Pruning is a difficult task to understand at first, but with a little practice, the techniques were quickly assimilated and some of the group seemed to have found a new vocation! Others preferred to pull the cut branches from the vines and round them up in the middle of the rows. By the end of the morning we had a very efficient production line in place!

Adopt a vine france, Loire Valley

We then returned to the warmth of the château for an aperitif and wholesome meal prepared by Mme Plouzeau who, as usual, had pulled out all of the stops to welcome us. We also tasted a wide range of the wines during the meal.

Wine experience gifts, Chinon, France

In the afternoon, we visited the tool shed, which enabled us to get a much better understanding of the different work carried out in the vineyard during the different seasons between two harvests.

Unique wine gifts, Loire Valley, France

All in all, it was a very enjoyable and fun day. Thanks to all of those who came to share it with us, and of course to our winemaker Marc for sharing his passion for his work with us.

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The art of vinifiying, ageing and tasting wine


We welcomed some of our apprentice winemakers for a couple of wine experience days to discover the secrets of winemaking at Château de la Bonnelière in France’s Loire Valley.

A welcome coffee to set us on our way before we headed out into the Clos de la Bonnelière vineyard to meet, or for those who had already joined us for a Discovery or Harvest Experience Day, to catch up with our adopted vines. The 2016 vintage has already begun with the pruning, and so we also gave a helping hand to pull away some of the cut branches from the vines!

Vineyard experience, Loire Valley France

After this energetic start, we were ready for the full programme of events that awaited us. A visit and wine tasting session of the 2015 wines that are still ageing in the winery’s troglodyte cellar underneath the Chinon fortress, a tour of the chai and a workshop to help us identify the aromas found in wine.

So off to the cellar first, where Marc, the winemaker and owner of Château de la Bonnelière, taught us about the differences in vinifying still and sparkling wines. Marc produces natural sparkling white and rosé wines by letting the second fermentation take place in the bottle and retaining the carbon dioxide produced by the yeast.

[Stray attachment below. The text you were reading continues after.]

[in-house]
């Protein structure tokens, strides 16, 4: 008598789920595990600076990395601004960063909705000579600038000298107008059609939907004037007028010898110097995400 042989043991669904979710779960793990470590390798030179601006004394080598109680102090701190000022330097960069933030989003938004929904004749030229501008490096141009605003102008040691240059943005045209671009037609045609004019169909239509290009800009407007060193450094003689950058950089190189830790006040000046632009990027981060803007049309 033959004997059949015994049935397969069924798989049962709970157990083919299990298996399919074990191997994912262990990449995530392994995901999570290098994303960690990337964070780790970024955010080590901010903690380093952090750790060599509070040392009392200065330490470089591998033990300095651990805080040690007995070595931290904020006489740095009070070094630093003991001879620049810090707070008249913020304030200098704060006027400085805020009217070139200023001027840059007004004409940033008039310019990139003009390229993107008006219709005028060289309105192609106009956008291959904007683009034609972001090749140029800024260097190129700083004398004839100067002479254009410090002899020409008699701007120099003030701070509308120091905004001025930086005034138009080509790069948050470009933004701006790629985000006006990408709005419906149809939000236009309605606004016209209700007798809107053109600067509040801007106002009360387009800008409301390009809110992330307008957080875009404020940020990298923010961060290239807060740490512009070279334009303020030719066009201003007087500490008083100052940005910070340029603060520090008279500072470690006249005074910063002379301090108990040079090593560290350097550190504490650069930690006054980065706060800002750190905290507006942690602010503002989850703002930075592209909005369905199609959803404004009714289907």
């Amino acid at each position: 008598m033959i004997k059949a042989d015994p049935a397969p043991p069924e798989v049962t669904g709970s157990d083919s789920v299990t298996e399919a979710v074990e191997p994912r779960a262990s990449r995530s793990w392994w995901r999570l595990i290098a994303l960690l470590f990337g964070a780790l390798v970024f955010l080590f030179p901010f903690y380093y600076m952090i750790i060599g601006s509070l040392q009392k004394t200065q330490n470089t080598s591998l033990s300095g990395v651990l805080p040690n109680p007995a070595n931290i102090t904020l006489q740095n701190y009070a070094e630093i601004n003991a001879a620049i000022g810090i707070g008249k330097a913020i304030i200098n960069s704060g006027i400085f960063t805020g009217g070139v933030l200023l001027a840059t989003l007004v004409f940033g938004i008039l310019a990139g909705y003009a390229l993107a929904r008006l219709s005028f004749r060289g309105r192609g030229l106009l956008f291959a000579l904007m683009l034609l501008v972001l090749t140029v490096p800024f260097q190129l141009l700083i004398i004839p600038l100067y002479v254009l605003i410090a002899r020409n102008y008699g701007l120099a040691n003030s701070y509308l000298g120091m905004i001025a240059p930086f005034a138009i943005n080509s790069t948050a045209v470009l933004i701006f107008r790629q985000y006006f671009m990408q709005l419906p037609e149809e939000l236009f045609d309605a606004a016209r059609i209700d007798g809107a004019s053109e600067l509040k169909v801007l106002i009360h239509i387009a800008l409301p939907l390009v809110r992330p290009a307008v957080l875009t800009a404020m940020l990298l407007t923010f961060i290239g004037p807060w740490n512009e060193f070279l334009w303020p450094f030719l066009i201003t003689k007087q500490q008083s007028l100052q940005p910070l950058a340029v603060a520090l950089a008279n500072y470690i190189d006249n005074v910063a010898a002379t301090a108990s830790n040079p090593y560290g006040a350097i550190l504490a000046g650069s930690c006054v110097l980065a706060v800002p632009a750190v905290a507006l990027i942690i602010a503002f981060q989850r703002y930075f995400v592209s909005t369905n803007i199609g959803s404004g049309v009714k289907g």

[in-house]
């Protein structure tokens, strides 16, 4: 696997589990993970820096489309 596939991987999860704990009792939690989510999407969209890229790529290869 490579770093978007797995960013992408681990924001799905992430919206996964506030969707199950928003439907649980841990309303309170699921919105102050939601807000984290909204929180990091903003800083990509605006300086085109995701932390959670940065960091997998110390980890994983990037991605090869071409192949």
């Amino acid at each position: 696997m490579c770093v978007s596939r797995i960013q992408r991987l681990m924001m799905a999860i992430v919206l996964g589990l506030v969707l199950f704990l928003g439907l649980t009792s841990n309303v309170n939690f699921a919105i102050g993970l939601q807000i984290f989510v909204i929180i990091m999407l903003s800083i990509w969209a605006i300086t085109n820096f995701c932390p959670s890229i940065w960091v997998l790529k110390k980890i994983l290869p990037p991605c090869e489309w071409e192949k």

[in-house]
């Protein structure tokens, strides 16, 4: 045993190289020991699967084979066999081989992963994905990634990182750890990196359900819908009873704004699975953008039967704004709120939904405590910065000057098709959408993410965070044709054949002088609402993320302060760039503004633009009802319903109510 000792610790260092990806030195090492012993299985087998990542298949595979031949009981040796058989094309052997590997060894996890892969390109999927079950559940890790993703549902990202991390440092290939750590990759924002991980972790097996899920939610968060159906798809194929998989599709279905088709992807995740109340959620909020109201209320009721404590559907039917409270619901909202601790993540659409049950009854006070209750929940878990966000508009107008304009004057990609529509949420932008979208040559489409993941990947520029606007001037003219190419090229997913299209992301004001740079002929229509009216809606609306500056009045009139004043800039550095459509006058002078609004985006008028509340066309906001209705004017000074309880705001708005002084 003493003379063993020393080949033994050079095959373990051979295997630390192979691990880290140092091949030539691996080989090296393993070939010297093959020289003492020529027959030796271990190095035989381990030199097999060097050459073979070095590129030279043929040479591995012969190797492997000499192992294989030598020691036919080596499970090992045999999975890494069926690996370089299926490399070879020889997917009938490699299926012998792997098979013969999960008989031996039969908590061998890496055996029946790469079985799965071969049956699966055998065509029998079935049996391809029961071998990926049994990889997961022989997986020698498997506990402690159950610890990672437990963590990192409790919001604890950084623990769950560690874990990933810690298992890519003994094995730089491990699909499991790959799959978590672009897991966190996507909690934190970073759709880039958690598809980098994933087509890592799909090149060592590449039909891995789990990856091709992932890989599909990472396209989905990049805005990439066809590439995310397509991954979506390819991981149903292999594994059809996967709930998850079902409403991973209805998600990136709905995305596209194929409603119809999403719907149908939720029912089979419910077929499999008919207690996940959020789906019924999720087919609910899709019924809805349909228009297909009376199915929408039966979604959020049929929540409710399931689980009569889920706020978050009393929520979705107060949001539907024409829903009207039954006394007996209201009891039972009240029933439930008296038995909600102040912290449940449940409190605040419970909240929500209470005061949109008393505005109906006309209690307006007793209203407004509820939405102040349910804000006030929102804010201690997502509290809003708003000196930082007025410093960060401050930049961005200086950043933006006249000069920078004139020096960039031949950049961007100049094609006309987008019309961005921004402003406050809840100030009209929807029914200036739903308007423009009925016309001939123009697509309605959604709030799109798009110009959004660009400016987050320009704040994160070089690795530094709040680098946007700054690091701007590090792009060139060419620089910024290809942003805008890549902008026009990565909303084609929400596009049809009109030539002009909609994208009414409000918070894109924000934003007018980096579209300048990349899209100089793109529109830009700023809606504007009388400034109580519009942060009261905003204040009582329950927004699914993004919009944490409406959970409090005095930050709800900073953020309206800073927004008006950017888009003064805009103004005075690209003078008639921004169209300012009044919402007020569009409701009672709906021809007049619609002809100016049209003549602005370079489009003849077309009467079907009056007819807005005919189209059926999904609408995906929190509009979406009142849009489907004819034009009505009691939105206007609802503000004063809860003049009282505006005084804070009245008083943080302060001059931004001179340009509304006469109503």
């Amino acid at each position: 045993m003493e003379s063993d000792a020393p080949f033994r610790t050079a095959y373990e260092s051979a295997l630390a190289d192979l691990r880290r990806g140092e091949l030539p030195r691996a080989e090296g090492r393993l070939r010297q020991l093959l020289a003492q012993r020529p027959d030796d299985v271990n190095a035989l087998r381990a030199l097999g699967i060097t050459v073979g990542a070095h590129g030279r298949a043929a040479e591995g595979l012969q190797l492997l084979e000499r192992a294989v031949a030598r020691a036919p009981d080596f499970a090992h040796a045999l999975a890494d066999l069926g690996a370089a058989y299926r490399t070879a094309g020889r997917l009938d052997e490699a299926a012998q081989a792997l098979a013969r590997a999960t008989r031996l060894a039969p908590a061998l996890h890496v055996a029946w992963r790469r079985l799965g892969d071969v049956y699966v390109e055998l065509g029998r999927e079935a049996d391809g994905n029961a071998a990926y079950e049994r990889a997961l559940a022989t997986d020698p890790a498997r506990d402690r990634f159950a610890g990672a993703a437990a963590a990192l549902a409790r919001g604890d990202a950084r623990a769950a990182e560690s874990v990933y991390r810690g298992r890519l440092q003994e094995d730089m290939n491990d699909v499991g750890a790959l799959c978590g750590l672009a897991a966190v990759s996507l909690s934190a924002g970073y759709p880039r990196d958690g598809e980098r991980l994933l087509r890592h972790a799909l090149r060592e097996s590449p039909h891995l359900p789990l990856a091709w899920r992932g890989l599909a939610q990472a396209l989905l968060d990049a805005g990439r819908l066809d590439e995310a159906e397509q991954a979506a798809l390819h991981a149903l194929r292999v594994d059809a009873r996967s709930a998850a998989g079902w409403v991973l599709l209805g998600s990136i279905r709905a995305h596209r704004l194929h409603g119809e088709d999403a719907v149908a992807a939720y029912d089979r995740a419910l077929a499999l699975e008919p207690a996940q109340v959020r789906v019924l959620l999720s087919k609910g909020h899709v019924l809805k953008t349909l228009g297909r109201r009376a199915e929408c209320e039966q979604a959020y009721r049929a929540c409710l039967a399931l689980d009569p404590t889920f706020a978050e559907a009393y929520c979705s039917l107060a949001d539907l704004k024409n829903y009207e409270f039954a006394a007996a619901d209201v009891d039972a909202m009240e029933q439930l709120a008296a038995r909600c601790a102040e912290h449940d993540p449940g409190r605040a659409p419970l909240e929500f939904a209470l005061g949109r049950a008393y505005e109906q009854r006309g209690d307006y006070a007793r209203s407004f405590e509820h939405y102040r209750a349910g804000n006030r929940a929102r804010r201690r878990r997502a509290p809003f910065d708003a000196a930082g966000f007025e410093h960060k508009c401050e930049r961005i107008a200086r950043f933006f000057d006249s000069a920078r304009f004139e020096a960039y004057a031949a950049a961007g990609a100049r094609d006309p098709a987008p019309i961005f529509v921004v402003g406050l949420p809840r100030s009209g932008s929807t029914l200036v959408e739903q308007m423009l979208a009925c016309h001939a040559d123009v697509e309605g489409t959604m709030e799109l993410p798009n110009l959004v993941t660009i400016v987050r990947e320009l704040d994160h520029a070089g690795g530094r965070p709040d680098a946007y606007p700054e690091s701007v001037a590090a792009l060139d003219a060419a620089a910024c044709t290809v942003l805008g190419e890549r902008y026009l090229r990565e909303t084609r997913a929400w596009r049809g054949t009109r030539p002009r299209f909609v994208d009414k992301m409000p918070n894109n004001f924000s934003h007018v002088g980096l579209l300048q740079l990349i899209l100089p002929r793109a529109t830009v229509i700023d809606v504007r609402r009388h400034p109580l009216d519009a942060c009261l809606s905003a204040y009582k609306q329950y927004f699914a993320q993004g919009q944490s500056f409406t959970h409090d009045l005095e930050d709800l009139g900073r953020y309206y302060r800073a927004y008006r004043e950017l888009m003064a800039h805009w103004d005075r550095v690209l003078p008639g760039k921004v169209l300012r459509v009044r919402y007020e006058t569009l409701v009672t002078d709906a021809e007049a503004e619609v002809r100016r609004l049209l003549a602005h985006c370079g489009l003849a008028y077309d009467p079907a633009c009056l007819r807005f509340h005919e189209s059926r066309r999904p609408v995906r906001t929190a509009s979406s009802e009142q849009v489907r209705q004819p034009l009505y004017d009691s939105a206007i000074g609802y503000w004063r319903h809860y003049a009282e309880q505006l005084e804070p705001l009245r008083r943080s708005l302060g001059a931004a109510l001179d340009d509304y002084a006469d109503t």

Wine making experience, Loire Valley, France

At the moment, the sparkling wines are being riddled, a task that Marc explained to us is necessary to collect all of the unwanted deposit of the dead yeast cells in the neck of the bottle. This deposit will then be removed from the bottles.

Before tasting the “Perles Sauvage” sparkling wine, we first had the chance to taste some of the 2015 still wines that are currently in the ageing process. We also had a fore-taste of our “Clos de la Bonnelière” 2015 wine which will remain in the barrels until next winter. Each of the wines are vinified separately according to the plot of vines they come from, and Marc explained the different choices he has made to age the wine in vats or oak barrels.

Wine gift pack, France, Loire Valley

Each explanation was accompanied by a tasting of the wine to appreciate the differences. We then returned to the winery for lunch, enabling us to taste the finished wines produced by Marc.

Wine tasting gift, Loire Valley, France

In the afternoon, we visited the fermentation hall and participated in a workshop dedicated to the aromas found in wine. In the chai, Marc, told us all about the work carried out during the fermentation period.

And so we finished with an exercise to identify the different aromas that the wines display depending on the grape varietal, terroir and the way that it has been worked.

Wine lover gift, Loire Valley, France

Another full and rich day at Château de la Bonnelière, and it’s always a little sad when we arrive at the end of the cycle of the Experience Days for a vintage! We’ll now have to wait patiently before tasting the final result of this most promising vintage!

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Taste the wines from our partners in the 2016 wine fairs


Now that last year’s harvest is now over and the first of stages of the vinification are completed, it’s time for our partner winemakers to present their latest wines during the 2016 wine fairs. Come and meet our winemakers and taste their organic wines at one of the following events.

Château Beau Rivage - Bordeaux

 

Salon Vinidome

Salon Vinidome - Grande Halle d'Auvergne in Clermont-Ferrand
5–7 February 2016

Salon des Vignerons Indépendants in Strasbourg

Salon des Vignerons Indépendants in Strasbourg – Stand A 15
19-22 February 2016

Salon des Vins de France

Salon des Vins de France – Nantes La Trocadière – Rezé – Stand 15
18-20 March 2016

 

Domaine Jean-Marc Brocard – Burgundy

Salon des Vins de Mâcon – Spot, Parc des Expositions
17-19 April 2016

 

Domaine Allegria

Salons des Vignerons de Liège

Salons des Vignerons de Liège, Belgium - Caserne Fonck, Outremeuse
2-3 April 2016

Salons des Vignerons Indépendants « Nature et Vin

Salons des Vignerons Indépendants « Nature et Vin » in Paris – Espace Champerret
27-29 May 2016

 

Domaine Chapelle - Burgundy

Salon du Vin et de la Gastronomie in Neuville de Poitou - Salle des Fêtes
Saturday 13 February, 10:00-19:00 and Sunday 14 February, 10:00-18:00

Salon Vivre Autrement Bio in Paris - Parc Floral (12e)
11-14 March 2016

Salon des vins et produits régionaux de Paray-le-Monial - Centre Associatif Parodien, rue Pierre Lathuilière
Saturday 19 March, 10:00-19:30 and Sunday 20 March, 10:00-19:00

Journées Gourmandes du Grand Morvan à Saulieu - Hall des Expositions

Foire gastronomique de Mailly Champagne
13 au 15 May 2016

 

You can also meet the winemakers during one of the upcoming Gourmet Odyssey Discovery or Vinification Experience Days.